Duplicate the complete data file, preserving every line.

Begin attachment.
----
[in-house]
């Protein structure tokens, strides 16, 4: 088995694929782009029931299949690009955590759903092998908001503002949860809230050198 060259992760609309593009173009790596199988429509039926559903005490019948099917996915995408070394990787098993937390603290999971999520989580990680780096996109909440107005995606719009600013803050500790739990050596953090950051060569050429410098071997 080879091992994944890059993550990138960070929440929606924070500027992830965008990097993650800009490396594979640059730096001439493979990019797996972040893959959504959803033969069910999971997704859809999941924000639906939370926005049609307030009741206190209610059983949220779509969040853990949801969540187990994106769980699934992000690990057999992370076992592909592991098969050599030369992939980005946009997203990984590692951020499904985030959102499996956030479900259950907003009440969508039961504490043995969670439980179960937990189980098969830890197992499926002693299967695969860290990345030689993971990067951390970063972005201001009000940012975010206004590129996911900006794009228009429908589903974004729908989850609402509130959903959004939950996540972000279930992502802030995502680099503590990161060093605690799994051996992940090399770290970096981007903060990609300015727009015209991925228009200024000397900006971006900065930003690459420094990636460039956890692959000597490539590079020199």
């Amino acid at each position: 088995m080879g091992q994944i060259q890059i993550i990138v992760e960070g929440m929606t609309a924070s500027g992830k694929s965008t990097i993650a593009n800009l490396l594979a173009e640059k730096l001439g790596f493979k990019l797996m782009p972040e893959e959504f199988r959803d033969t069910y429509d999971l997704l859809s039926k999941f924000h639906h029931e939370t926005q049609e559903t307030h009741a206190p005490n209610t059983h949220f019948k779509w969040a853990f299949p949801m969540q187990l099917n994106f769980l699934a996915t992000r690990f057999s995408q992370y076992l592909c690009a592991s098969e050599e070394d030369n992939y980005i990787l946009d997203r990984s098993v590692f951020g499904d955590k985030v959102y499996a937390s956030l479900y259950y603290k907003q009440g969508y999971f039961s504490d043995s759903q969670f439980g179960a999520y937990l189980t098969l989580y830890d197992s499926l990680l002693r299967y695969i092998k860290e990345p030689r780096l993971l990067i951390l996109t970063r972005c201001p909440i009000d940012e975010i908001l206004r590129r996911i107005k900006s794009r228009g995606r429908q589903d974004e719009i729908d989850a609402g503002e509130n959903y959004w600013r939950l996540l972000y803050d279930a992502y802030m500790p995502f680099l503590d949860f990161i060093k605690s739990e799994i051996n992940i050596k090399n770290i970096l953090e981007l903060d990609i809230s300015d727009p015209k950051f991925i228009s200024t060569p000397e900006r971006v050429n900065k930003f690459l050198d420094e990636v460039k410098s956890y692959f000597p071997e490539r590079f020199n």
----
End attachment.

[in-house]
């Protein structure tokens, strides 16, 4: 088995694929782009029931299949690009955590759903092998908001503002949860809230050198 060259992760609309593009173009790596199988429509039926559903005490019948099917996915995408070394990787098993937390603290999971999520989580990680780096996109909440107005995606719009600013803050500790739990050596953090950051060569050429410098071997 080879091992994944890059993550990138960070929440929606924070500027992830965008990097993650800009490396594979640059730096001439493979990019797996972040893959959504959803033969069910999971997704859809999941924000639906939370926005049609307030009741206190209610059983949220779509969040853990949801969540187990994106769980699934992000690990057999992370076992592909592991098969050599030369992939980005946009997203990984590692951020499904985030959102499996956030479900259950907003009440969508039961504490043995969670439980179960937990189980098969830890197992499926002693299967695969860290990345030689993971990067951390970063972005201001009000940012975010206004590129996911900006794009228009429908589903974004729908989850609402509130959903959004939950996540972000279930992502802030995502680099503590990161060093605690799994051996992940090399770290970096981007903060990609300015727009015209991925228009200024000397900006971006900065930003690459420094990636460039956890692959000597490539590079020199």
């Amino acid at each position: 088995m080879g091992q994944i060259q890059i993550i990138v992760e960070g929440m929606t609309a924070s500027g992830k694929s965008t990097i993650a593009n800009l490396l594979a173009e640059k730096l001439g790596f493979k990019l797996m782009p972040e893959e959504f199988r959803d033969t069910y429509d999971l997704l859809s039926k999941f924000h639906h029931e939370t926005q049609e559903t307030h009741a206190p005490n209610t059983h949220f019948k779509w969040a853990f299949p949801m969540q187990l099917n994106f769980l699934a996915t992000r690990f057999s995408q992370y076992l592909c690009a592991s098969e050599e070394d030369n992939y980005i990787l946009d997203r990984s098993v590692f951020g499904d955590k985030v959102y499996a937390s956030l479900y259950y603290k907003q009440g969508y999971f039961s504490d043995s759903q969670f439980g179960a999520y937990l189980t098969l989580y830890d197992s499926l990680l002693r299967y695969i092998k860290e990345p030689r780096l993971l990067i951390l996109t970063r972005c201001p909440i009000d940012e975010i908001l206004r590129r996911i107005k900006s794009r228009g995606r429908q589903d974004e719009i729908d989850a609402g503002e509130n959903y959004w600013r939950l996540l972000y803050d279930a992502y802030m500790p995502f680099l503590d949860f990161i060093k605690s739990e799994i051996n992940i050596k090399n770290i970096l953090e981007l903060d990609i809230s300015d727009p015209k950051f991925i228009s200024t060569p000397e900006r971006v050429n900065k930003f690459l050198d420094e990636v460039k410098s956890y692959f000597p071997e490539r590079f020199n």